JTS circuits operate by monitoring the instantaneous power dissipated by an output device over time, and continuously calculating a differential in temperature between the output device and its heatsink. The instantaneous heatsink temperature is simultaneously measured, and the temperature differential and the heatsink temperature are summed to yield the simulated real-time output device temperature.

JTS protection circuits typically include an output limiter that monitors the simulated output device temperature during operation. When a threshold simulated temperature is reached, the driving signal to the output device is limited by the output limiter. JTS protection circuits maximize amplifier output by automatically reducing the output only when the prescribed maximum output device temperature is reached.

Traditionally, JTS has only been used in amplifiers rated at more than 200 watts because of constraints placed on the design of the circuits being protected and the associated costs. In traditional JTS circuit designs, the simulation circuitry is ground-referenced and powered by a regulated power supply having +/−15VDC rails. In amplifiers implementing the JTS circuitry, however, the power stages are typically implemented with swinging (non-ground referenced) rails. Therefore, a multi-channel amplifier implementing JTS requires a separate power supply for each channel, as well as an additional regulated power supply for the ground-referenced JTS circuit.

Because of the requirement for a separate regulated power supply, it is cost prohibitive to implement JTS in a simpler, lower-cost half-bridge amplifier where the power supply rails are ground-referenced and often shared with other output stages (channels). Therefore, lower-cost amplifiers that include thermal protection typically use V-I limiter protection circuitry. It would be desirable to implement JTS protection circuitry without incurring the cost of an additional traditional regulated power supply that requires additional secondary windings on a power transformer.

SUMMARY

This invention provides a JTS protection circuit that is not ground-referenced and, therefore, operates without a separate traditional regulated power supply. As such, the JTS protection circuit is practical and cost effective for low-cost high-power amplifiers. Manufacturing an amplifier containing a JTS protection circuit that is not ground-referenced is feasible in part due to the extensive use of automated test equipment during manufacturing. Automated test equipment typically functions “off ground” without exposing human operators to risk, and therefore allows safe and effective testing of such a JTS protection circuit.

The JTS protection circuit may operate in a half-bridge amplifier having an amplifier DC power supply for powering the output stage and the JTS protection circuit. The JTS protection circuit may include a power conditioner, a temperature simulator, an output limiter, and a bias control. The power conditioner may include a capacitor, a resistor, a Zener diode, and a commercially available voltage regulator. The power conditioner may be coupled to a positive (+Vcc) and a negative (−Vcc) power rail of the amplifier DC power supply, and also to an amplified AC output signal of the output stage. During operation, the power conditioner may provide regulated positive (+Vb) and negative (−Vb) power rails referenced to the amplified AC output signal of the output stage. The other components of the JTS protection circuit may also be referenced to the amplified AC output signal, and receive power from the regulated DC rails of the power conditioner.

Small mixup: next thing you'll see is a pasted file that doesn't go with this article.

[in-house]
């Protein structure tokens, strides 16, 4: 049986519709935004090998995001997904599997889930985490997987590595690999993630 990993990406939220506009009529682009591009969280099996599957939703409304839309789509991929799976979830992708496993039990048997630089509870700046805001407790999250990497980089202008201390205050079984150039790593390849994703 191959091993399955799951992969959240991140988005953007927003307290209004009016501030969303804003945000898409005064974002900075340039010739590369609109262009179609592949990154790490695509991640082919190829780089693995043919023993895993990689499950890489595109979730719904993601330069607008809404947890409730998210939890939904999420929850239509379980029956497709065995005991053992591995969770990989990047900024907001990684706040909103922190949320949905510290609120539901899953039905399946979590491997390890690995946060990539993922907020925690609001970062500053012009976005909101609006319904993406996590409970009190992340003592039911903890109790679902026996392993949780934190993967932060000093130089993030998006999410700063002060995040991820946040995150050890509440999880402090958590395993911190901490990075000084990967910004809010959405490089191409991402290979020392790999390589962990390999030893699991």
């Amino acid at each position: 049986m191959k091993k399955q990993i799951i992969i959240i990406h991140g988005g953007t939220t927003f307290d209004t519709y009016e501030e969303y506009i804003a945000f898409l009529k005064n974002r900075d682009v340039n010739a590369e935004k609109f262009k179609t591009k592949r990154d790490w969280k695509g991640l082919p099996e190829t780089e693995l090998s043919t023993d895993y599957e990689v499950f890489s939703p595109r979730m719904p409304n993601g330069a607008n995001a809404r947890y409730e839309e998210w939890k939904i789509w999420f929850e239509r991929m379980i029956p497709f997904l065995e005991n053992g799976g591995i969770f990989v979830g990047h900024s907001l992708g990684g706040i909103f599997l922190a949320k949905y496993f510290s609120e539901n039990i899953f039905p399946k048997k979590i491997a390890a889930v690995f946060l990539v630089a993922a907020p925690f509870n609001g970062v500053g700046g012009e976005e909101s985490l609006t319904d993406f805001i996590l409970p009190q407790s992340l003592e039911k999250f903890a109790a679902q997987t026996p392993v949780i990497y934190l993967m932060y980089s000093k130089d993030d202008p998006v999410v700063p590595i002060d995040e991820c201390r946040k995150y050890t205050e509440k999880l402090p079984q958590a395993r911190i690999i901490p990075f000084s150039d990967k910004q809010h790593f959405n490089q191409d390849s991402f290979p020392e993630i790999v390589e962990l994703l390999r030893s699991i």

Because the JTS protection circuitry is referenced to the amplified AC output signal of the output stage, the magnitude of a voltage indicative of the current through the output stage may be relatively small. The voltage indicative of current through the output stage may be utilized by the JTS protection circuitry to simulate temperatures within the output stage. Because the difference in the magnitude of voltage between the output stage devices and the amplified AC output signal are relatively small, the voltage indicative of current is also relatively small. In contrast, if the JTS protection circuitry were referenced to ground, the magnitude of voltage indicative of the current through the output stage would be much greater because it would include the voltage of the amplified AC output signal. Since the JTS protection circuitry is referenced to the amplified AC output signal, separation of the voltage indicative of the current from the much larger voltage of the amplified AC output signal is avoided.

Other systems, methods, features and advantages of the invention will be or will become apparent to one with skill in the art upon examination of the following figures and detailed description. It is intended that all such additional systems, methods, features and advantages be included within this description, be within the scope of the invention, and be protected by the accompanying claims.

BRIEF DESCRIPTION OF THE FIGURES